She also tells us that she’s working on a second book. We can all look forward to that.
I have a standard for people and for books. Would I like to live next to them/would I like to put them on my bookshelf. The answers here are yes and yes.
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The Seamless Universe: Battle Lines Are Drawn by Kathleen Ripley Leo is another first of a proposed series. It’s a young adult fantasy. Ms. Leo calls it an enviro-fairy tale, but I won’t hold that against her. It’s the story of three communities of fey or fairies. Two of the communities are tasked with taking care of the earth and the humans who live on it. The third community is destructive, with the power to cause such things as tsunamis, forest fires, and earthquakes. These fairies were created from the laugh of the first human child, and they replenish their membership with the souls of stillborn children.
The discord in this world is not caused only by the destructive community. The two groups of caretakers have a millennia-old feud the separates them and threatens their effectiveness in assigned task. The main story in this book is how that feud is resolved. Since this is a young adult book, I won’t be giving anything away if I tell you that the heroes are the young adult fey.
Ms. Leo is a much published poet, and you can see her poet’s mind at work in this text. The beauty of nature and of colors have a prominent place in this story.
It’s been a long time since I’ve been a young adult, so I can’t really say with authority that this book will appeal to readers in that age group, but if you like the hobbit books or the Harry Potter books, I think the magic and adventure in this book will be what you’re looking for.
There’s one thing about it that I really didn’t like, but it’s certainly not a fatal flaw. The younger characters have names like Bret and Colt and Zac. The older characters have names like Selat, Sulpicett, Talindat, and Magistrel. Could it be that Ms. Leo is condescending to the younger readers by using names that they can more readily identify with? I hope not.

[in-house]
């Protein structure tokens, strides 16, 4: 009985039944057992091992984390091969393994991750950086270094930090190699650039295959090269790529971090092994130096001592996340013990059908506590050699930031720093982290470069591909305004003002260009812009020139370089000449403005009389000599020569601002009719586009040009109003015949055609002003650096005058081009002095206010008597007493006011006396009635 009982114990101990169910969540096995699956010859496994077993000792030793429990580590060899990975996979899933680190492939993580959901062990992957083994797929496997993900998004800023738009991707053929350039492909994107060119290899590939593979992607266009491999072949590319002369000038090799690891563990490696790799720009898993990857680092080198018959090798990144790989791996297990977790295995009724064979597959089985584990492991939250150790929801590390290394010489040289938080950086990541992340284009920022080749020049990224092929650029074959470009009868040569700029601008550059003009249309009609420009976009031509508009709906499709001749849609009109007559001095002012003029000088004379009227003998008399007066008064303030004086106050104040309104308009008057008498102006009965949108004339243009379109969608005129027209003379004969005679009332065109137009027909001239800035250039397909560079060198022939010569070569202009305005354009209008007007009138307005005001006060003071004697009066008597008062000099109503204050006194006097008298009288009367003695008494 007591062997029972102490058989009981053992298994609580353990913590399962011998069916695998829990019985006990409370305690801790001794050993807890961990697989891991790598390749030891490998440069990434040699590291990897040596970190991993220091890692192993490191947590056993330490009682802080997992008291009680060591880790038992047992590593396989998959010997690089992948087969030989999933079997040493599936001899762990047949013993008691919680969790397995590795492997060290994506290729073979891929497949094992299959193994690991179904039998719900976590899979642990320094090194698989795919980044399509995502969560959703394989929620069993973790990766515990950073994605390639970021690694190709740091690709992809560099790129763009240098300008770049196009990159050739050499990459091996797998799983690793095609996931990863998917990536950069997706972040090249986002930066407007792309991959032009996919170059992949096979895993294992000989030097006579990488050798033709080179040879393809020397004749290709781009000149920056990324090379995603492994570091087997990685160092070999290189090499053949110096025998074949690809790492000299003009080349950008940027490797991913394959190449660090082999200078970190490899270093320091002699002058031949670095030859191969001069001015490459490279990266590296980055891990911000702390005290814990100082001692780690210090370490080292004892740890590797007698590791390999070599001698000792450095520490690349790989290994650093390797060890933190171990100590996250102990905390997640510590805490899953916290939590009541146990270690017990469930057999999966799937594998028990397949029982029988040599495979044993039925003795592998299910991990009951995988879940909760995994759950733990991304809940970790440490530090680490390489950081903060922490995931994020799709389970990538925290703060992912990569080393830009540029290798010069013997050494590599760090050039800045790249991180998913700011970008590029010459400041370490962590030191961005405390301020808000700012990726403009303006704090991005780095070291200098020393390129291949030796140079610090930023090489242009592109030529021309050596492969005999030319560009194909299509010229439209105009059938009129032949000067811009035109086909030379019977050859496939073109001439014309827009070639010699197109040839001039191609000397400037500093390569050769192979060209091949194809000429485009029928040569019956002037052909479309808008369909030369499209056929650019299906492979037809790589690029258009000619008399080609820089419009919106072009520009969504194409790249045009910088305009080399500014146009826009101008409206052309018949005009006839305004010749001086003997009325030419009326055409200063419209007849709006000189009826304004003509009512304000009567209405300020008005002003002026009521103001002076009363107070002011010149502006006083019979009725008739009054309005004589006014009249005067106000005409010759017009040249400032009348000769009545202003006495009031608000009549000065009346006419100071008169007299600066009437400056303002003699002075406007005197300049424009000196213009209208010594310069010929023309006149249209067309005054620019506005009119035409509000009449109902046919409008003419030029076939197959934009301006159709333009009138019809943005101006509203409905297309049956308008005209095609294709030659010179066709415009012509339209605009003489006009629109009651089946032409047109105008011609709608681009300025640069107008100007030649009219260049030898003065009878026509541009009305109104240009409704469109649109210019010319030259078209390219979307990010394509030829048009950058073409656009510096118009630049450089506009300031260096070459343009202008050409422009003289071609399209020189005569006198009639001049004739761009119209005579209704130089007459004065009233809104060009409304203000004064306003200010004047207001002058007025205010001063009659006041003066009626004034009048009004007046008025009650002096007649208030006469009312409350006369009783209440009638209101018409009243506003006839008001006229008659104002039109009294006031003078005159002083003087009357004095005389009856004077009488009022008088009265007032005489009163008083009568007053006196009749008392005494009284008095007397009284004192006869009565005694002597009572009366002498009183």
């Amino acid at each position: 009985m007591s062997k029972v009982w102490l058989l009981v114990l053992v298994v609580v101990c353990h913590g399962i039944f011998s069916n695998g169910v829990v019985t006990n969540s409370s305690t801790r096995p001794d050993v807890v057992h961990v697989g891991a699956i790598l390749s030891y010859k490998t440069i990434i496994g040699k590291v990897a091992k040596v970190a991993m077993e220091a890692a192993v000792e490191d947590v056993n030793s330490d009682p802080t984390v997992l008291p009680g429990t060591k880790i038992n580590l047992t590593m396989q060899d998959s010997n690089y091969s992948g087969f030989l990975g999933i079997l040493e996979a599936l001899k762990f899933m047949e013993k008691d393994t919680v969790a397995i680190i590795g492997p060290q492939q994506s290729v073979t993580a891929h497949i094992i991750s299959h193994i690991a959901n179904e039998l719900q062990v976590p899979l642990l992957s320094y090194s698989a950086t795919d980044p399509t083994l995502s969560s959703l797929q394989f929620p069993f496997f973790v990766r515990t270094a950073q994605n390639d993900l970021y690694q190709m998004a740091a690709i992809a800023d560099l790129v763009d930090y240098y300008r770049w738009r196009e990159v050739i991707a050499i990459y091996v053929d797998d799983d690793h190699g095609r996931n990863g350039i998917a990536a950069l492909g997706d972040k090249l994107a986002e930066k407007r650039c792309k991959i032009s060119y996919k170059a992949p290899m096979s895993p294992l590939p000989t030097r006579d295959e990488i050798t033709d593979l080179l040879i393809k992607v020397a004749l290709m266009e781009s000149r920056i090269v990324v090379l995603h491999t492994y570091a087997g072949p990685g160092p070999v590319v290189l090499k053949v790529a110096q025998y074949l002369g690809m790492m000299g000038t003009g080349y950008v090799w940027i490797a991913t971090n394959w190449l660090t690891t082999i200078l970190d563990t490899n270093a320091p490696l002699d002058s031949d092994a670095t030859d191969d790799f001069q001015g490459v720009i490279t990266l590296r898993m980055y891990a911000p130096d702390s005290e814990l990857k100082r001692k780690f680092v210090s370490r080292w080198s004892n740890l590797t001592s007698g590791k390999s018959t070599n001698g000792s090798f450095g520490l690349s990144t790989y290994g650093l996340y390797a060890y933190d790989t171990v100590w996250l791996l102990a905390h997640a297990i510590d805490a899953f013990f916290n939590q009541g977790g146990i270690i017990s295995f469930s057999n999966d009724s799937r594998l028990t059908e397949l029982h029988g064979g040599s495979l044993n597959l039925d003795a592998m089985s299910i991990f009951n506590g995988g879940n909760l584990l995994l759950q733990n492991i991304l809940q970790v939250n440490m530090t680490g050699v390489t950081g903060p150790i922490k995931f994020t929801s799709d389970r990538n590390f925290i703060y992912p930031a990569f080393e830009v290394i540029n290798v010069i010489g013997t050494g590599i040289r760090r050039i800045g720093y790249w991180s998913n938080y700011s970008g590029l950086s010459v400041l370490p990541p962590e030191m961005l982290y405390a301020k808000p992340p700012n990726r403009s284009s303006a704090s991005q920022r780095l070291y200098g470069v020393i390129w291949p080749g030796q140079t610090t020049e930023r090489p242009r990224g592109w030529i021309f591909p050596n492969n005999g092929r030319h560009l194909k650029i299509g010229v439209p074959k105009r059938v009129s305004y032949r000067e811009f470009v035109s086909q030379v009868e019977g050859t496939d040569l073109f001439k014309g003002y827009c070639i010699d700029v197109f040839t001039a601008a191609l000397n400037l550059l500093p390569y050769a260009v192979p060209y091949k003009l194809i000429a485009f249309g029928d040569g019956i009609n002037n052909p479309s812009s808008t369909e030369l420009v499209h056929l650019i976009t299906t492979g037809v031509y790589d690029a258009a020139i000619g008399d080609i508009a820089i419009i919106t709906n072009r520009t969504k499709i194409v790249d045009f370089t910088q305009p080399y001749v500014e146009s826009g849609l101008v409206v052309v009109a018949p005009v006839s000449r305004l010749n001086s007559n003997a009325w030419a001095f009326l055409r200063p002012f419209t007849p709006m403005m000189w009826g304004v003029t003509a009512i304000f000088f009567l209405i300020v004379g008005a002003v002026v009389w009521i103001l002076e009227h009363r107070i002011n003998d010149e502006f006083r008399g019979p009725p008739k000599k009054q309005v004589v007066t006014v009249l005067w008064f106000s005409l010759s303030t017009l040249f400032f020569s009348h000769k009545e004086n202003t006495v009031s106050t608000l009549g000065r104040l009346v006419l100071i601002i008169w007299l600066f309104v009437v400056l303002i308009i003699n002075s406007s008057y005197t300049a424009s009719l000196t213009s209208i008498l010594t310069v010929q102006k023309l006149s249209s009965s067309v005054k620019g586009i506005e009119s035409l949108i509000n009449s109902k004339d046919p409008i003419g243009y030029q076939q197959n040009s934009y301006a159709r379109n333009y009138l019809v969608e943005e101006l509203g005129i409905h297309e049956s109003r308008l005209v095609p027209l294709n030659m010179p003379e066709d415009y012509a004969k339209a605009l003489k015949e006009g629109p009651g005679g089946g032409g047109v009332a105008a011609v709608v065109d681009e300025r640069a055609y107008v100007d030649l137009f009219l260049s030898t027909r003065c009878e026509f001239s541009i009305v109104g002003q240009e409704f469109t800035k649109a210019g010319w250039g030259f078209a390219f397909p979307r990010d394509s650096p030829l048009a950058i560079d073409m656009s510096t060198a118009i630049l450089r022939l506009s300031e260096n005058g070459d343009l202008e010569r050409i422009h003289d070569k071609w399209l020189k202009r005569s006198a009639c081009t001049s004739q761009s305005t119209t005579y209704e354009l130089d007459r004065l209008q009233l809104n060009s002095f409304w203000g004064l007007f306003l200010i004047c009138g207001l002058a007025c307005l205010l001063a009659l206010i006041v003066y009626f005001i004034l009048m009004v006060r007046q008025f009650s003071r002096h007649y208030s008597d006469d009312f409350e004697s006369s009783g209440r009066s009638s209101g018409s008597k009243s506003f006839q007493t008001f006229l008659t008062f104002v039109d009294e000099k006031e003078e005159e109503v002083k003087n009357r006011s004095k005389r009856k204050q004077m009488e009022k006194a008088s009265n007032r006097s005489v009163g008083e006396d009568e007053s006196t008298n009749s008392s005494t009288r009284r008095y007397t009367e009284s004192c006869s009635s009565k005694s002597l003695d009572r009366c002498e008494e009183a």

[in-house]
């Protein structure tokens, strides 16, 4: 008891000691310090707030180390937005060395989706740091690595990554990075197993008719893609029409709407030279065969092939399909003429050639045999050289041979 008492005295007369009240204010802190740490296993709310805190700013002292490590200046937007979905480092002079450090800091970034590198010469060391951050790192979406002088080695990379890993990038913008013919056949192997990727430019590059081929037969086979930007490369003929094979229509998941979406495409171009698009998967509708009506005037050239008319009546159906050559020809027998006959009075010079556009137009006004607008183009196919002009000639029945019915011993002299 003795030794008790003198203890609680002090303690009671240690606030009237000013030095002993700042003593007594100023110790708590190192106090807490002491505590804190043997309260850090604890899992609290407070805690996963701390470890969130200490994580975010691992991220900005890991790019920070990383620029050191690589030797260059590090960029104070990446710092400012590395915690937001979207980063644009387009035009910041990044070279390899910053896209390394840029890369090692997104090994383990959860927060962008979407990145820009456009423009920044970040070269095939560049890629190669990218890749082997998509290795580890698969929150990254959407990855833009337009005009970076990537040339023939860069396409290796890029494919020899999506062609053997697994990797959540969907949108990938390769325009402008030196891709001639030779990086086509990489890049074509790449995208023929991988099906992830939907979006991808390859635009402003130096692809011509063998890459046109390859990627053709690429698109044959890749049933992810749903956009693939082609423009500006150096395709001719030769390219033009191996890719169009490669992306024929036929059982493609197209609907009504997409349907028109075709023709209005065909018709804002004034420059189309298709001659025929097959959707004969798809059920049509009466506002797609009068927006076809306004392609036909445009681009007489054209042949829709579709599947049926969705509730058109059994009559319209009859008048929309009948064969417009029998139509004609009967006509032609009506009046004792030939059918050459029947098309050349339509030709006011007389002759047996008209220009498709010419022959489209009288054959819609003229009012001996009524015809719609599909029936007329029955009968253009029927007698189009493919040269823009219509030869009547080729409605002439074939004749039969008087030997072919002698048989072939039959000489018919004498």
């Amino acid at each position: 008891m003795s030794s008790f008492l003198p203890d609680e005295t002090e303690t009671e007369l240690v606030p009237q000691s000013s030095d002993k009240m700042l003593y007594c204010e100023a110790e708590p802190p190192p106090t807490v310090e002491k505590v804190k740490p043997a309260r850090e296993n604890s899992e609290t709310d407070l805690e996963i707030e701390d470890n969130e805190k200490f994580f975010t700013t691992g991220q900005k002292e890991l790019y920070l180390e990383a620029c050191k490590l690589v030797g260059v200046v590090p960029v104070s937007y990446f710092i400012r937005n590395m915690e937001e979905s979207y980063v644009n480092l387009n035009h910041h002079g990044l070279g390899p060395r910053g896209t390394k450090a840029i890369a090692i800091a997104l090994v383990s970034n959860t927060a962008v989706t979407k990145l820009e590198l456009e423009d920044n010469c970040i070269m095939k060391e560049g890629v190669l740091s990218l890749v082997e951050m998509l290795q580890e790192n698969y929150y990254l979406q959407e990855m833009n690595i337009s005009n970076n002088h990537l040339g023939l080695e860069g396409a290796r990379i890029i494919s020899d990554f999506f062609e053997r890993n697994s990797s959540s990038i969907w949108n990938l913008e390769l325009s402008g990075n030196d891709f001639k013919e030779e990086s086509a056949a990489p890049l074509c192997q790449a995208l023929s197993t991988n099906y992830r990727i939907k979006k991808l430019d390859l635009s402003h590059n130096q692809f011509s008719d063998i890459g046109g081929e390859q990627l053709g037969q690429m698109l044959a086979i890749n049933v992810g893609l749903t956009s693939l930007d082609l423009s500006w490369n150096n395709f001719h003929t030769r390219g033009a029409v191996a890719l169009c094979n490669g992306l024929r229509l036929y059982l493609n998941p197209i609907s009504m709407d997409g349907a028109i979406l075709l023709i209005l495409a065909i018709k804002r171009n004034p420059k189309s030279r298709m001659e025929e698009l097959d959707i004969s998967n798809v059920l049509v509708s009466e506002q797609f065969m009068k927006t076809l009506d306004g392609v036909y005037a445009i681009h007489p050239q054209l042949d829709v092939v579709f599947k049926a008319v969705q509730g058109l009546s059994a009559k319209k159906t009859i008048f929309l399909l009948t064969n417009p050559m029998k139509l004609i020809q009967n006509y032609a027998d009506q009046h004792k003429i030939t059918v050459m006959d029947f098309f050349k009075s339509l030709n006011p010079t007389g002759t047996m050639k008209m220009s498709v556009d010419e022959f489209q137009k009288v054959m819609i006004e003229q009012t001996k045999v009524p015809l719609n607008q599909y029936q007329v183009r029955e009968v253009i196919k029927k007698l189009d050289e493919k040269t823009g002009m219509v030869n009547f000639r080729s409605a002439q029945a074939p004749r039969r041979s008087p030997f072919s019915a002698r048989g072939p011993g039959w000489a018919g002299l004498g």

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Karl Albrecht’s website shows 12 other books besides Brain Snacks: Fast Food for Your Mind—none of them like this one. I guess his sub-subtitle tells it all: “. . . being a collection of peculiar ideas, curious questions, oddball observations, pithy quotations, factoids, lame jokes . . .” and it goes on. It’s all those fun things you’ve seen various places and wish you had written down. Well, he did.
This isn’t the kind of book that you read from beginning to end. You’ll dip into it when you have a few minutes to spare. And when you do that and find something that makes you laugh out loud as I did, you’d better mark it because there’s no table of contents or index to lead you back to it.
Albrecht write in his introduction, which is at the end of the book because he figures that no one ever reads them anyway, “that ideas are the ultimate form of wealth, . . . Ideas are the magical capital that animates all other forms of capital.” He’s given us a lot here, but they’re like loose coins in a purse. We have to reach in and pull out the ones we want.
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After writing these reviews, I still have 43 books in line. I not going to get to all of them, so again I want to mention some others and thank you for sending them in. They include the following novels: World Enough and Time by Harley Staggars, a multidimensional romance, in which Staggers discusses his ideas about multidimensional time; Applied Biology: A Novel of Bipolar Disorder by Jane Thompson that follows the heroine as she fights Nazi euthanasia of the mentally ill; The Unknown Remembered Gate by Peter Allen, a fictional memoir about a man’s search for self; and Zevenbergen by Susan LaRosa, described by the author as “an extrapolation into the future, a love story that transcends time and dimension.” I hope you’ll check out the authors’ websites for more information on these books.